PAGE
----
Third Circuit Reviews FTC’s Authority To Enforce An “Unreasonable Failure” To Protect Against A Cyber Attack
Today, the Third Circuit heard oral argument in a case that may have a profound impact on the Federal Trade Commission’s enforcement authority over corporate cybersecurity. The question presented to the Court of Appeals is whether the FTC can pursue an enforcement action against a company under Section 5 of the FTC Act if the FTC believes that a cyber-hack occurred due to the company’s “unreasonable failure” to protect consumer data.
The FTC alleges that Wyndham Worldwide did not “employ reasonable and appropriate measures to protect personal information against unauthorized access.” As a result, the FTC claims, Russian data hackers were able to breach the hospitality company’s information system on three occasions between 2008 and 2010, stealing more than 619,000 credit card numbers, and causing more than $10 million in fraud losses. For its part, Wyndham has not yet had the opportunity to reveal what security measures it had in place. The company appealed the District Court’s denial of its motion to dismiss, and challenged the FTC’s statutory authority to bring the case under Section 5 of the FTC Act. Wyndham argued on appeal that “[i]nstead of trying to develop national cybersecurity standards, or otherwise help Wyndham and other American businesses protect themselves from [an] ongoing threat, the Federal Government—through the [FTC]—responded by launching this lawsuit against Wyndham.”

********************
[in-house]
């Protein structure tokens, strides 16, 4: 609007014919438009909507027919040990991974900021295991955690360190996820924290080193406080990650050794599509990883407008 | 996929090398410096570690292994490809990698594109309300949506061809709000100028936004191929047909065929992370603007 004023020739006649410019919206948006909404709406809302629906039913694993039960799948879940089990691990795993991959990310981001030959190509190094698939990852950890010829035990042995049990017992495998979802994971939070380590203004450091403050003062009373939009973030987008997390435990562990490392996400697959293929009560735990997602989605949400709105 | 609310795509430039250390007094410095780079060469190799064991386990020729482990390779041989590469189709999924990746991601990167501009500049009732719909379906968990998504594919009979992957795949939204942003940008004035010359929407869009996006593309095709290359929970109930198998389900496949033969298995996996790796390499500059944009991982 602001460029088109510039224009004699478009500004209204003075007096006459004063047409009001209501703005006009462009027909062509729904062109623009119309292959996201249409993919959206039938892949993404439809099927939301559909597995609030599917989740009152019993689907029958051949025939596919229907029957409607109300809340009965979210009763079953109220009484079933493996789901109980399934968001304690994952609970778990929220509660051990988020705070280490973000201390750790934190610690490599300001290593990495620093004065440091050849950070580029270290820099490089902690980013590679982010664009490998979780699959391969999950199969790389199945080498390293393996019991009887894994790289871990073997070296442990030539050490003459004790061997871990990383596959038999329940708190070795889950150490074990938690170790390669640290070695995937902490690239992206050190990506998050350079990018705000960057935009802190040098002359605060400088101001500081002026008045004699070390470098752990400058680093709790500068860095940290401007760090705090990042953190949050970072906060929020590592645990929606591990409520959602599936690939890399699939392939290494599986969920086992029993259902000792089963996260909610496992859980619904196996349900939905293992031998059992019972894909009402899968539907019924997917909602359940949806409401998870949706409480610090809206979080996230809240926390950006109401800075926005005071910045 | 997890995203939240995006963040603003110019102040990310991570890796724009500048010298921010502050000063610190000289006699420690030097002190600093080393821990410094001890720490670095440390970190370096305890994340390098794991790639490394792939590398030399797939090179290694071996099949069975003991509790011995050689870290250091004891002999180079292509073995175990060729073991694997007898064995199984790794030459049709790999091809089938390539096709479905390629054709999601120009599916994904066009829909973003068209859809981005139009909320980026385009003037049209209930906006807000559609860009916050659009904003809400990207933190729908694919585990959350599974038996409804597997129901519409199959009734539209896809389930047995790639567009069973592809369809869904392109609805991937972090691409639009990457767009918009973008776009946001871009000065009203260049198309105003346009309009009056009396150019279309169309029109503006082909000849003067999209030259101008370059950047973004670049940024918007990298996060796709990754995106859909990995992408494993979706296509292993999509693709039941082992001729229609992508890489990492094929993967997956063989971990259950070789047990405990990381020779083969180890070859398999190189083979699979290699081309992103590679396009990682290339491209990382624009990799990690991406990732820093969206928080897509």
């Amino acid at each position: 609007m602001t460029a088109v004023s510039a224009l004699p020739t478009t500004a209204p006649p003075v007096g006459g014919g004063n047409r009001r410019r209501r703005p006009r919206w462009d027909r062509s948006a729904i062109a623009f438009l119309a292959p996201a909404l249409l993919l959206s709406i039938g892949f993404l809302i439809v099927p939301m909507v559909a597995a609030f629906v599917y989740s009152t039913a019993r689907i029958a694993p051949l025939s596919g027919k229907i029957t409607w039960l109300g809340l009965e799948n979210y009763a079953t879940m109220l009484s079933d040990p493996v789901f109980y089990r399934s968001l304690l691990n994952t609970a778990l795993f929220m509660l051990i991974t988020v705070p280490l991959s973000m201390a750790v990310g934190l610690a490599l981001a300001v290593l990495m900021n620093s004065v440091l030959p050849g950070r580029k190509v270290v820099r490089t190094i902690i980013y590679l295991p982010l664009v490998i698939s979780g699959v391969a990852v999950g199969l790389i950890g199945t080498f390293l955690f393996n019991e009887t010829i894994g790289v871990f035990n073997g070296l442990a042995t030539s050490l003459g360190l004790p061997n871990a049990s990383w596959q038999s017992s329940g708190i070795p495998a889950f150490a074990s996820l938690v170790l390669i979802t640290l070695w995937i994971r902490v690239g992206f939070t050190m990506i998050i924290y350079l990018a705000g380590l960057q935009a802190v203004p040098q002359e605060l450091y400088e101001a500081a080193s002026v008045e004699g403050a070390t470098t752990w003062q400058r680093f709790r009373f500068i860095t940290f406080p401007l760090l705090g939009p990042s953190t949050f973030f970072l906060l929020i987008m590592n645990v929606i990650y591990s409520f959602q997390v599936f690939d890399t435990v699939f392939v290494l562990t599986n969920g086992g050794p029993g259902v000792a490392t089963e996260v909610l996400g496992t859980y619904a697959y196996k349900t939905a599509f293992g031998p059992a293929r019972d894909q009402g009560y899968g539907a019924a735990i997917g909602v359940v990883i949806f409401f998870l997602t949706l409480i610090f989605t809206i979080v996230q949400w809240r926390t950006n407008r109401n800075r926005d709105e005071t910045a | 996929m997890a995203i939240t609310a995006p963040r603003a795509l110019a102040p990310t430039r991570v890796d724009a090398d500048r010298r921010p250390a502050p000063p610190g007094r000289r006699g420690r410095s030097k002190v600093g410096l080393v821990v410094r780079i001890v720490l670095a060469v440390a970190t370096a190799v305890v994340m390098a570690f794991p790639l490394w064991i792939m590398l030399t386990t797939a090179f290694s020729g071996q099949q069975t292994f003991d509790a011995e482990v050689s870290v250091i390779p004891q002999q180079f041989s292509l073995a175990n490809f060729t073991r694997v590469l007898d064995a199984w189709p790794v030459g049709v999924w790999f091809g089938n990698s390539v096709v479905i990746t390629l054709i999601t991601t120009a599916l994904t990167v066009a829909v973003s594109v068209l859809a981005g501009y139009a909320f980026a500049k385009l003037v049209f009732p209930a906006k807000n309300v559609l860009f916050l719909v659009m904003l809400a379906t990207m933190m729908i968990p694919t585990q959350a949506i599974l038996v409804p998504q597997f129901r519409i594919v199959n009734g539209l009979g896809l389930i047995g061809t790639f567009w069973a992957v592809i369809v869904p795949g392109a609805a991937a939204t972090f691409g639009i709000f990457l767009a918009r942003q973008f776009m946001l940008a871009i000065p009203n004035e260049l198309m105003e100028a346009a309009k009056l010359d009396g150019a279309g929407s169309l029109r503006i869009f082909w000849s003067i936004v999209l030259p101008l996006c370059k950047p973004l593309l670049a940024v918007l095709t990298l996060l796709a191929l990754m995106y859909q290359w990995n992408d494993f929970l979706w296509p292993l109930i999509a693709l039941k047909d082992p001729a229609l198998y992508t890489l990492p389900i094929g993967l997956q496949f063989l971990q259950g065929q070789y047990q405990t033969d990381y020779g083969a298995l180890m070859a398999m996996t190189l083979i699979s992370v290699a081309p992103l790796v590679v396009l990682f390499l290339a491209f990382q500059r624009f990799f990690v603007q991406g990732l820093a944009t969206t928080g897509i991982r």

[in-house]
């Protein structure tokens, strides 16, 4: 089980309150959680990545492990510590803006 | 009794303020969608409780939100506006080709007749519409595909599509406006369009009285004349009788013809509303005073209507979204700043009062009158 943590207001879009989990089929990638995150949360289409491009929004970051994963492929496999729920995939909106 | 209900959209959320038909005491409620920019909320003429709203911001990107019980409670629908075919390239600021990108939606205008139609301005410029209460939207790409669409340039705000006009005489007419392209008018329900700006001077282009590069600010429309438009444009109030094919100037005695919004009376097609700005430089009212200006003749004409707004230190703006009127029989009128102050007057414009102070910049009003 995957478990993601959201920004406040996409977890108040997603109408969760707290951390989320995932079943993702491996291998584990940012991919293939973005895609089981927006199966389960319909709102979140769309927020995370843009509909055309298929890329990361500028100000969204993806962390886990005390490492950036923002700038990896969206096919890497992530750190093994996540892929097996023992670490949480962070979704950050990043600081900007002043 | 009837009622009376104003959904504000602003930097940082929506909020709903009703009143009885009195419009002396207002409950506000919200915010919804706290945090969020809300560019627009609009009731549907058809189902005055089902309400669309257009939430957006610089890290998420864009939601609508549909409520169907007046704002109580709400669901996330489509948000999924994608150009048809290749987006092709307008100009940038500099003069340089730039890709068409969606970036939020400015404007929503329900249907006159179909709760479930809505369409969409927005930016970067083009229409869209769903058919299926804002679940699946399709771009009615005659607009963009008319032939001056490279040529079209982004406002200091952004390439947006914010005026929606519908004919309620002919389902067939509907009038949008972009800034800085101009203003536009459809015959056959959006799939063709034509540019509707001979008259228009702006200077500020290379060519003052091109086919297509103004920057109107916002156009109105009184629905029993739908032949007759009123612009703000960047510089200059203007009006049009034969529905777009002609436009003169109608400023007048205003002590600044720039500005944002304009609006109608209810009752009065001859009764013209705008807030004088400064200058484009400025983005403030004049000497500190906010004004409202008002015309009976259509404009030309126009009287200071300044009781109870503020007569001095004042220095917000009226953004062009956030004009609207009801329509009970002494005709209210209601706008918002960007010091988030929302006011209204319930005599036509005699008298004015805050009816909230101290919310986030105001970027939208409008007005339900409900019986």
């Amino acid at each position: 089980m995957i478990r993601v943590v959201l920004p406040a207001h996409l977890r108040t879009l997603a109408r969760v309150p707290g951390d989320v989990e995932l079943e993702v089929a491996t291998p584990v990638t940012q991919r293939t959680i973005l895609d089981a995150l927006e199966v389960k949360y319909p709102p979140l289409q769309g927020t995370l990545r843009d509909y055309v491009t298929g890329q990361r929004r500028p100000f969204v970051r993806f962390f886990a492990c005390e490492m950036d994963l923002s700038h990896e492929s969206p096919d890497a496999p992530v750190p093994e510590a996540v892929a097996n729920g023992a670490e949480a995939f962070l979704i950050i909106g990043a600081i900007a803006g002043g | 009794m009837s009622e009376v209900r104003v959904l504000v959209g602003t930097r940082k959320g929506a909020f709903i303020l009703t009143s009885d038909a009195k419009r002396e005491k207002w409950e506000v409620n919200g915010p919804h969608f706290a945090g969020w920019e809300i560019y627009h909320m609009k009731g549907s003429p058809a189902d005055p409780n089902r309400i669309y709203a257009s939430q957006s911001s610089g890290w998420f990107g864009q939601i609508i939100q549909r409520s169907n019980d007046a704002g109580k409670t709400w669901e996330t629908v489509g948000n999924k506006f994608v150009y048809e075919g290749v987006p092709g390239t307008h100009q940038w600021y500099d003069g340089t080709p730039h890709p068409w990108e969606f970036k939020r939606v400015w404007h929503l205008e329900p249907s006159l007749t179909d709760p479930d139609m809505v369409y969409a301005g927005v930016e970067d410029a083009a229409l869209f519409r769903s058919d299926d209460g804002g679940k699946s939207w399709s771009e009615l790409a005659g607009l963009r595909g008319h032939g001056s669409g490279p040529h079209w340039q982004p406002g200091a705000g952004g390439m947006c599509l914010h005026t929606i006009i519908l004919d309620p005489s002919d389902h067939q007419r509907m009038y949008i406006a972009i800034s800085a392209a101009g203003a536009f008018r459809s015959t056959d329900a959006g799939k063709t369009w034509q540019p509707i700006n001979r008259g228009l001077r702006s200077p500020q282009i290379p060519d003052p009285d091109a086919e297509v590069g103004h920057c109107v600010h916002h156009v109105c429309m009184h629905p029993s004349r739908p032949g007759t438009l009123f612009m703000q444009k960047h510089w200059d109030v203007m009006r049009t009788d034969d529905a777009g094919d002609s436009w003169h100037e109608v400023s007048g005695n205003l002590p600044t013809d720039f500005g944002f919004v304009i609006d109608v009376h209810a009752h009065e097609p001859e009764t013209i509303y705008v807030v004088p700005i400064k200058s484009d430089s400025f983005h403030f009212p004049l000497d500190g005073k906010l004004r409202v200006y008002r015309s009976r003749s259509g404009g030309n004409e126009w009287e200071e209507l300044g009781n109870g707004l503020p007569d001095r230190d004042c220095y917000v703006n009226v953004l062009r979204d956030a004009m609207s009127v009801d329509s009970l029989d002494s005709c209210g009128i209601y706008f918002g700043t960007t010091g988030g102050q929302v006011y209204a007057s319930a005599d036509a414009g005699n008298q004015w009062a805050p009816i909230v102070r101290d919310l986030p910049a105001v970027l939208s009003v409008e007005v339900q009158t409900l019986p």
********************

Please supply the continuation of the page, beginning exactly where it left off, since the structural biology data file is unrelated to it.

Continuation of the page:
The Third Circuit asked counsel to be prepared to address the following questions during today’s argument:
(1) Has the FTC declared that unreasonable cybersecurity practices are “unfair” through the procedures provided in the FTC Act?
(2) Assuming it has not, is the FTC asking the federal courts to determine that unreasonable cybersecurity practices are “unfair” in the first instance, and if so, can the courts do so in this case brought under 15 U.S.C. § 53(b)?
The FTC has filed approximately 181 privacy and security related enforcement complaints since 1997, many of which resulted in a settlement. The number of complaints filed annually by the FTC has nearly doubled in the last decade, but the Third Circuit’s decision in Wyndham has the potential to change that.